Despite the longstanding notion that businesses exist primarily to generate profit, more and more organizations are adopting a new vision: servant leadership, in which leaders prioritize multiple stakeholders and improve society, while prospering financially.
Research led by James Lemoine, assistant professor of organization and human resources in the School of Management, shows how major companies are using servant leadership to benefit teams, the community and the bottom line — and how other executives can become servant leaders themselves.
“Fifty years ago, when retired AT&T executive Robert Greenleaf introduced the concept of servant leadership, it was a radical idea — that leaders could act as servants, emphasizing employee development and societal improvement with profitability,” says Lemoine, a trustee for the Greenleaf Center for Servant Leadership. “But since then, research has consistently shown that a broad stakeholder focus by leaders is the best path for business performance.”
In a paper published by Business Horizons, Lemoine and his co-authors aggregated more than 200 published articles to demonstrate how servant leadership positively impacts five key stakeholders: employees, customers, suppliers/partners, the community and shareholders. In addition, they identified behaviors managers should embrace to implement servant leadership at work.
Here are their key findings for each stakeholder:
- Employees: Servant leaders’ focus on employee development boosts confidence, engagement, communication and creativity among team members, according to the researchers. They recommend leaders pay close attention to the words they use and how employees will perceive them. For example, saying “we” or “us,” rather than “I” or “you,” puts the focus on the team, rather than on any individual.
- Customers: To servant leaders, clients are valued partners, not transactions. In their paper, the authors singled out Zappos, an online retailer known for “wow experiences” with customers — and its resulting growth. To create memorable interactions, they suggest giving employees autonomy to develop solutions to customer issues, which research shows will generate trust and goodwill among employees and enable them to act swiftly to better serve customers.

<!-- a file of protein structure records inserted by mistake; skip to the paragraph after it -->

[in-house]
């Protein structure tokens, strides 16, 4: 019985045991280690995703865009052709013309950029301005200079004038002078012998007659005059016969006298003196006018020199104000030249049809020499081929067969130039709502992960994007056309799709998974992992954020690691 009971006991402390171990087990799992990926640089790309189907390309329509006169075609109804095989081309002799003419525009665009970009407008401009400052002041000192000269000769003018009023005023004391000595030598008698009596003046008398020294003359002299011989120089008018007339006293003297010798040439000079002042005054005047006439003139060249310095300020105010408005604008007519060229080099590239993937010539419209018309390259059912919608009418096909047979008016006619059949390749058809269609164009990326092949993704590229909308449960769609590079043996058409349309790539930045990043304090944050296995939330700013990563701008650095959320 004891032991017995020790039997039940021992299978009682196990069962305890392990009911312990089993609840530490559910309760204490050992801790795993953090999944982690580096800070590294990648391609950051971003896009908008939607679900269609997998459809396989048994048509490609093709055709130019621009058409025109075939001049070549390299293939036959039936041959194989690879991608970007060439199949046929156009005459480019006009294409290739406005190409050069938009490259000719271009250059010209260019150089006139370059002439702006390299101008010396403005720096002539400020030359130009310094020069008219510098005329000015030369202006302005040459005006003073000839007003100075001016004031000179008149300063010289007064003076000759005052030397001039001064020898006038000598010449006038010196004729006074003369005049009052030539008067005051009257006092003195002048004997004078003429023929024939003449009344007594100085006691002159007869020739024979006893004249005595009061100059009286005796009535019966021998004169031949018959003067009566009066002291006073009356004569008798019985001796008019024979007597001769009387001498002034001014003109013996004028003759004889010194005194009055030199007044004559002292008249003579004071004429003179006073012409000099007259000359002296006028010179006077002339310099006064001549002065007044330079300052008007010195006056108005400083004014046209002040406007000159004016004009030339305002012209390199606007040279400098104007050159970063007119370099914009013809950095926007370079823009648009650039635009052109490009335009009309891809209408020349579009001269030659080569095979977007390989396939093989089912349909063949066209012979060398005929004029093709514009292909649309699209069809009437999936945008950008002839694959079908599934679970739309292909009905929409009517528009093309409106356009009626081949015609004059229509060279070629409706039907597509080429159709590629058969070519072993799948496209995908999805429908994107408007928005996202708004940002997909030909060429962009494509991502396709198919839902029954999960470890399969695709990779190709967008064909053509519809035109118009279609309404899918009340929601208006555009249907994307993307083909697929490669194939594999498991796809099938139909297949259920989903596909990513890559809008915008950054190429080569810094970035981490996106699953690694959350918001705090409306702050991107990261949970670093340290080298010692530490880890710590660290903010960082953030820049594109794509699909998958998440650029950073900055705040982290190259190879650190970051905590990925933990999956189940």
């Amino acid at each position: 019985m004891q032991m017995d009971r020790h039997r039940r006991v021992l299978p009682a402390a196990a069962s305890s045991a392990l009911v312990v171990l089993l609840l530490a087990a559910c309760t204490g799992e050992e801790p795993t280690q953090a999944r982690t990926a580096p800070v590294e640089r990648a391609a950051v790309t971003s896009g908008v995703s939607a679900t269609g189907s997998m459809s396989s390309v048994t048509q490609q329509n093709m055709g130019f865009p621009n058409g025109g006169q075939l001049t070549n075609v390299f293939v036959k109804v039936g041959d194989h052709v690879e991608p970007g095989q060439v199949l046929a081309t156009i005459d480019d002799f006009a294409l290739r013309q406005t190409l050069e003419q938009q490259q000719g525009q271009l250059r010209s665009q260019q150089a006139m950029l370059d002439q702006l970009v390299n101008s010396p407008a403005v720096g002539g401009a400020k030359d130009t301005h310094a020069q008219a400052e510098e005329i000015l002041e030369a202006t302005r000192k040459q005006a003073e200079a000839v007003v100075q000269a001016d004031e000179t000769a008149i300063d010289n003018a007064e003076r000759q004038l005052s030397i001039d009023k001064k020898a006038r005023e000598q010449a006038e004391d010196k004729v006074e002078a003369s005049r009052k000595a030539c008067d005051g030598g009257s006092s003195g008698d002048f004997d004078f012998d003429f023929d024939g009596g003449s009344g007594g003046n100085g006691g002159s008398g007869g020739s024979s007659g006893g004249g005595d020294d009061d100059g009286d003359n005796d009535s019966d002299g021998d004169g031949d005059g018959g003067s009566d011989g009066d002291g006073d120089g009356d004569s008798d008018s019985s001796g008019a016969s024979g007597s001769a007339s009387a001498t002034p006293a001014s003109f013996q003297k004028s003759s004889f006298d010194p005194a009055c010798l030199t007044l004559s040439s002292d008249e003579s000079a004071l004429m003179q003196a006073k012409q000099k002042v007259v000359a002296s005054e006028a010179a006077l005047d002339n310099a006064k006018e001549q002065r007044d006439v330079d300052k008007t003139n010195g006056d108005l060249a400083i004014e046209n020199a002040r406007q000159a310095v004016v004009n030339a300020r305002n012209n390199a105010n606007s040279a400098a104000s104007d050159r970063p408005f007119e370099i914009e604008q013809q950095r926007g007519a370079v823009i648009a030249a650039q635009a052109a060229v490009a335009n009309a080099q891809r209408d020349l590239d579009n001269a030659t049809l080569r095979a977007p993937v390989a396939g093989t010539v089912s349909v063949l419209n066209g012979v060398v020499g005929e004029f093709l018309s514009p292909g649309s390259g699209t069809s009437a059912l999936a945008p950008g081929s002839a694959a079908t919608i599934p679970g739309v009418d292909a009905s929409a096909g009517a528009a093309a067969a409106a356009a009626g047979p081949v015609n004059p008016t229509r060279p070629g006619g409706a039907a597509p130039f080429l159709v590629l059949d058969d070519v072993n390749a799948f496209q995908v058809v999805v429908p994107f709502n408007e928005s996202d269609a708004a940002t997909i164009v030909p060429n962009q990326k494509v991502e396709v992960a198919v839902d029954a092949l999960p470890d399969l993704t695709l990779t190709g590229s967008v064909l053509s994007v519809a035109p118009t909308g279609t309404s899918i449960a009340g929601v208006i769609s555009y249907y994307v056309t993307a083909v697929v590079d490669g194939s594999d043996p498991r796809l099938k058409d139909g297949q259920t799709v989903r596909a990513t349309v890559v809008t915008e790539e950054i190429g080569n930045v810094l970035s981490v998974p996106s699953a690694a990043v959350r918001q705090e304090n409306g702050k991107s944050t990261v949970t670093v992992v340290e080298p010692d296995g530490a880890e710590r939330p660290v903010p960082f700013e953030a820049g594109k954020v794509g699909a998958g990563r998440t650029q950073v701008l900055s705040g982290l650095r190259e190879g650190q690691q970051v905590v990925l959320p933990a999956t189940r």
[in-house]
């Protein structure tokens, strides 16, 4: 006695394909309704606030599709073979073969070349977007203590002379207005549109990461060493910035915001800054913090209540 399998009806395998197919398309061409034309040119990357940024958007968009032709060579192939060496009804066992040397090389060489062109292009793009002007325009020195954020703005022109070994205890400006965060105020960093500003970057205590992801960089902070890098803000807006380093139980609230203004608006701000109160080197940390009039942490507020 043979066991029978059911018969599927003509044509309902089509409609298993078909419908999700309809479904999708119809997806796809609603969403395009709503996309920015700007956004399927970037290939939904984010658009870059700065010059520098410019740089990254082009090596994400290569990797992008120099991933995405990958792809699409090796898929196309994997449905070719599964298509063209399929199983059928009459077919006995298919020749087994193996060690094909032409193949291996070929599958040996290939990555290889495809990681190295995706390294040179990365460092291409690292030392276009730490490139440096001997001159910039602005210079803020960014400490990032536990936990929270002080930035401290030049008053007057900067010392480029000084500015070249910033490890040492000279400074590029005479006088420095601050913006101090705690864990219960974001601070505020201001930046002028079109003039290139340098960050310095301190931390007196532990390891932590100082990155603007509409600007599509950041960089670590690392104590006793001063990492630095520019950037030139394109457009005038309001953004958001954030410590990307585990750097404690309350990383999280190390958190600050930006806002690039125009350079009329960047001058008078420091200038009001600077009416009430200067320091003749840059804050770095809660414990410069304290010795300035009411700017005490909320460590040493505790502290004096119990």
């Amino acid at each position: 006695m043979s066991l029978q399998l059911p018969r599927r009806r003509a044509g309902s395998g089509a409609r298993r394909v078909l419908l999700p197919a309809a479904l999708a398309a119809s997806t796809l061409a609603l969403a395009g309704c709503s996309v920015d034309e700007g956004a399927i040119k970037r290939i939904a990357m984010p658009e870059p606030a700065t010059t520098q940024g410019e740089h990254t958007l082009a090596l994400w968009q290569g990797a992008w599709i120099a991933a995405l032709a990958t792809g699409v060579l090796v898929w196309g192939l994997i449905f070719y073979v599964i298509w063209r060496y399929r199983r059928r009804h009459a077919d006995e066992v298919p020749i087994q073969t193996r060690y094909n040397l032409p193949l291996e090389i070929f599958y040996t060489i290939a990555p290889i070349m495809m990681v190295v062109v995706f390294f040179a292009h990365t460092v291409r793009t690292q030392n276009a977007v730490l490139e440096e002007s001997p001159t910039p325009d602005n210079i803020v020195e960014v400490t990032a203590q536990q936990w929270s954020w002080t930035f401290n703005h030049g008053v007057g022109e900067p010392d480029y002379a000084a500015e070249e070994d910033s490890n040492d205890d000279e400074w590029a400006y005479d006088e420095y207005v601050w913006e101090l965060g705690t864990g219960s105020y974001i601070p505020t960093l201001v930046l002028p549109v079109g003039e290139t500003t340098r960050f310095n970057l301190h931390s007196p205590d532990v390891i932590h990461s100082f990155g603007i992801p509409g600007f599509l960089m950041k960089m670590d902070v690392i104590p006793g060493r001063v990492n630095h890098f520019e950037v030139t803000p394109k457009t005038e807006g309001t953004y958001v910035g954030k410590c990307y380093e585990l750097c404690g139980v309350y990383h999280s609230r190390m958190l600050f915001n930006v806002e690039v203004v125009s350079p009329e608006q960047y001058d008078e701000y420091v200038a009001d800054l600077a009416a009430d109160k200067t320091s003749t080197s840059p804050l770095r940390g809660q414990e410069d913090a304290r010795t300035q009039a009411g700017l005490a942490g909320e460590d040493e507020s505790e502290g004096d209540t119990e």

- Suppliers: With external partners, servant leaders act fairly and ethically, even when it’s not mandated by law or industry standards. The researchers concluded that, when possible, working with suppliers and vendors — rather than treating them as adversaries — resulted in better outcomes for all. “To create an ethical culture, leaders must explicitly discuss what is appropriate, and what’s not, within their firm,” Lemoine says.
- Community: According to the paper, a key factor that differentiates servant leadership from other approaches is its focus on society. “Greenleaf argued the world could only become a better place if businesses worked to make it happen,” Lemoine says. “And, when they do, research shows businesses will reap rewards, generating goodwill and improving the ability of communities to support them.”
- Shareholders: Alongside these other concerns, servant leaders still focus on economic performance — with great success. The researchers demonstrated how servant leadership improved results across the board, boosting firm, operational, team and individual performance.
Lemoine co-wrote the article with Nathan Eva, senior lecturer, Monash University Business School; Jeremy D. Meuser, assistant professor of management, University of Mississippi School of Business Administration; and Patricia Falotico, CEO emeritus, Greenleaf Center for Servant Leadership.